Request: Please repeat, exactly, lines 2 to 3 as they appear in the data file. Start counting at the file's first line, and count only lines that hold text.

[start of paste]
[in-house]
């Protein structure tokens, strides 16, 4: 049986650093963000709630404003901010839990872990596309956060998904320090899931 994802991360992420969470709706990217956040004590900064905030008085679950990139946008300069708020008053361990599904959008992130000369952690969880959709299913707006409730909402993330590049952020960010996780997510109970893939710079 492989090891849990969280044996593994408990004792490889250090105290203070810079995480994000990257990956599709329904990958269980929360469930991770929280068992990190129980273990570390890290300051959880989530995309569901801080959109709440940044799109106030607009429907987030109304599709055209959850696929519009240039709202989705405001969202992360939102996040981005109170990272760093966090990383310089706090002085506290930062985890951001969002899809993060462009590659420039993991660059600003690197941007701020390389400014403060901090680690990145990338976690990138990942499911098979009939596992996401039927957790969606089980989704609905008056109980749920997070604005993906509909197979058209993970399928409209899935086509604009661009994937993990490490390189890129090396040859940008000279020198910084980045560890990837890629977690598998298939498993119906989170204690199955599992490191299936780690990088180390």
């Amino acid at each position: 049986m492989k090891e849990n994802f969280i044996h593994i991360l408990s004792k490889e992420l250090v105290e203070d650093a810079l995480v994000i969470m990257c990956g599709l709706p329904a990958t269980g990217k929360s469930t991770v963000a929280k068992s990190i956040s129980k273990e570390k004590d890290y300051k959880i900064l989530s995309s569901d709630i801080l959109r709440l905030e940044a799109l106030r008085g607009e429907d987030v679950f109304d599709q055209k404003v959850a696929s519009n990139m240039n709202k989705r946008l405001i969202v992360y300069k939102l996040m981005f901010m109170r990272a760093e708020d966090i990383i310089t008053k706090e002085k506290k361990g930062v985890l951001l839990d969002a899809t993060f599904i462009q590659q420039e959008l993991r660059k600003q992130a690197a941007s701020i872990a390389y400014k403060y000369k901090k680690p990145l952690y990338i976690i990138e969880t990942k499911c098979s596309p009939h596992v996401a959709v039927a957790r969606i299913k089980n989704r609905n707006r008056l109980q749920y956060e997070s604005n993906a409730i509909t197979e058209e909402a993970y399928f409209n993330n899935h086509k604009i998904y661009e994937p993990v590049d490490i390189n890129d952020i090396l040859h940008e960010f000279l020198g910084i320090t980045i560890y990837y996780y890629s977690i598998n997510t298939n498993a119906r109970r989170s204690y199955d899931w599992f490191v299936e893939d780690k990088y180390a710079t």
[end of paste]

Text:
């Protein structure tokens, strides 16, 4: 049986650093963000709630404003901010839990872990596309956060998904320090899931 994802991360992420969470709706990217956040004590900064905030008085679950990139946008300069708020008053361990599904959008992130000369952690969880959709299913707006409730909402993330590049952020960010996780997510109970893939710079 492989090891849990969280044996593994408990004792490889250090105290203070810079995480994000990257990956599709329904990958269980929360469930991770929280068992990190129980273990570390890290300051959880989530995309569901801080959109709440940044799109106030607009429907987030109304599709055209959850696929519009240039709202989705405001969202992360939102996040981005109170990272760093966090990383310089706090002085506290930062985890951001969002899809993060462009590659420039993991660059600003690197941007701020390389400014403060901090680690990145990338976690990138990942499911098979009939596992996401039927957790969606089980989704609905008056109980749920997070604005993906509909197979058209993970399928409209899935086509604009661009994937993990490490390189890129090396040859940008000279020198910084980045560890990837890629977690598998298939498993119906989170204690199955599992490191299936780690990088180390």
């Amino acid at each position: 049986m492989k090891e849990n994802f969280i044996h593994i991360l408990s004792k490889e992420l250090v105290e203070d650093a810079l995480v994000i969470m990257c990956g599709l709706p329904a990958t269980g990217k929360s469930t991770v963000a929280k068992s990190i956040s129980k273990e570390k004590d890290y300051k959880i900064l989530s995309s569901d709630i801080l959109r709440l905030e940044a799109l106030r008085g607009e429907d987030v679950f109304d599709q055209k404003v959850a696929s519009n990139m240039n709202k989705r946008l405001i969202v992360y300069k939102l996040m981005f901010m109170r990272a760093e708020d966090i990383i310089t008053k706090e002085k506290k361990g930062v985890l951001l839990d969002a899809t993060f599904i462009q590659q420039e959008l993991r660059k600003q992130a690197a941007s701020i872990a390389y400014k403060y000369k901090k680690p990145l952690y990338i976690i990138e969880t990942k499911c098979s596309p009939h596992v996401a959709v039927a957790r969606i299913k089980n989704r609905n707006r008056l109980q749920y956060e997070s604005n993906a409730i509909t197979e058209e909402a993970y399928f409209n993330n899935h086509k604009i998904y661009e994937p993990v590049d490490i390189n890129d952020i090396l040859h940008e960010f000279l020198g910084i320090t980045i560890y990837y996780y890629s977690i598998n997510t298939n498993a119906r109970r989170s204690y199955d899931w599992f490191v299936e893939d780690k990088y180390a710079t």